I must admit, Bangkok took me by surprise. And I don’t mean I fell head over heels and never wanted to leave. I stayed in bed the first three days, I was overwhelmed. That rarely happens. Though when I emerged from my self-made cocoon, I quickly discovered that I had booked myself into possibly the best area to stay in Bangkok. So I simply HAD to go out and explore Bangkok.
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Where to Stay in Phasi Charoen District, Bangkok
At first, this looks like you have left the hustle and bustle of Bangkok behind. Most people head to the city centre to be close to the main attractions in Thailand’s capital. That can be a great idea on a short visit or for first-timers. If you want to get off the beaten path during your Bangkok holiday but still indulge in visits to temples in Bangkok, this is it. The same applies if you want to take it slow (which Bangkok’s centre doesn’t know how).
I booked myself into a little modern housing village through airbnb – all with its own walls, security guards, community centre and pool! With my private three-storey townhouse, I felt like I was basically living in Bangkok. (If you have never used airbnb before, here’s a $25 voucher on me.) From there, I had to only cross the pedestrian bridge and dive into small streets lined by the smallest canals. It was such a tranquil little world.
A stay in Bangkok is really affordable, so if you want to treat yourself, you can always invest in a hotel and some even have rooftop pools. An upper-scale hotel is the Aim House Bangkok, which is close to Krung Thon Buri sky train station. A more rustic, hipster vibe with hanging potted plants and bare brick walls can be enjoyed at the more laid back J No.14. If you want a more independent stay in Bangkok, try the Sarasinee All Suite Boutique Hotel to indulge in your own little apartment.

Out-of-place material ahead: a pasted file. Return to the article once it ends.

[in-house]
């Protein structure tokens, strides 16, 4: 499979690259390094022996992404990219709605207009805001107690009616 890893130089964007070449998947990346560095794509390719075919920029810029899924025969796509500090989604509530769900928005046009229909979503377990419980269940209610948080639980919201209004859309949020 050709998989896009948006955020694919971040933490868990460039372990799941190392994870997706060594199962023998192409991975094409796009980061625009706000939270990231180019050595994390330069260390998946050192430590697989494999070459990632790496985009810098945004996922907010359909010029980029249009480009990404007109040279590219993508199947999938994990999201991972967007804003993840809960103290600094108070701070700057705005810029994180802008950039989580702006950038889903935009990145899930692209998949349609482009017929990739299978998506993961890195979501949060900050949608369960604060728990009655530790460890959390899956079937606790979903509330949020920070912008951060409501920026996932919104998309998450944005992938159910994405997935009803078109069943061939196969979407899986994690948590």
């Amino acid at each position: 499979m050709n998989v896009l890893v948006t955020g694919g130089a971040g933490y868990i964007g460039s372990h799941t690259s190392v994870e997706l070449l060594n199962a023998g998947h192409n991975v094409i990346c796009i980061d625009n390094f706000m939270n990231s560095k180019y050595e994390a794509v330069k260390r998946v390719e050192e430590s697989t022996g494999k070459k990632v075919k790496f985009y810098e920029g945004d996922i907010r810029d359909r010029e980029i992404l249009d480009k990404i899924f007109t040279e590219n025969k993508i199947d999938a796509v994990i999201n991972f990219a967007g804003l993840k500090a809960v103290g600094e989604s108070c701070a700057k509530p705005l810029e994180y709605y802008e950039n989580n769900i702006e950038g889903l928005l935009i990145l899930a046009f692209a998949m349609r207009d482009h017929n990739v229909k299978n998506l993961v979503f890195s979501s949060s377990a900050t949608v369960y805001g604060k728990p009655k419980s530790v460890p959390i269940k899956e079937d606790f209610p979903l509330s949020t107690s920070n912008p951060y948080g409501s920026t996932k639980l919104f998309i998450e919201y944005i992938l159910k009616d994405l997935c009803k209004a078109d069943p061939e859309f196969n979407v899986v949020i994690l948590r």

Temples to See in Phasi Charoen District
The area was full of temples and I loved getting lost, guided by the golden tips of the white Bangkok temples of Phasi Charoen. The first two temples weren’t far off, Wat Nak Prok (วัดนาคปรก) and Wat Nang Chee Chotikaram (วัดนางชีโชติการาม) were super close to one another. They are nothing special but very pretty with their pristine white varnish and forest walks next to the Khlong Dang river.
Back on a main road and over another bridge, you will be able to spot Wat Khun Chan (วัดขุนจันทร์) already. Explore some more as there are various religious sites and giant statues, then turn left into a small side street to see a smaller leaning Buddha and take in boats bobbing by. On this side of the river, you can visit Absonsawanwon Wihan Temple (วัดอัปสรสวรรค์วรวิหาร) and the magnificent, towering royal temple Wat Paknam Phasi Charoen (วัดปากน้ำ ภาษีเจริญ).
Where to Stay in Khlong San, Bangkok
A little closer to the action, Khlong San (เขต คลองสาน) lies on the southwestern riverbanks in Bangkok’s centre. This area is a little less hectic than the city centre. However, streets are always busy, which means the area is always lively. Since this isn’t a touristy area, you will find more authentic and normal priced restaurants and shops around.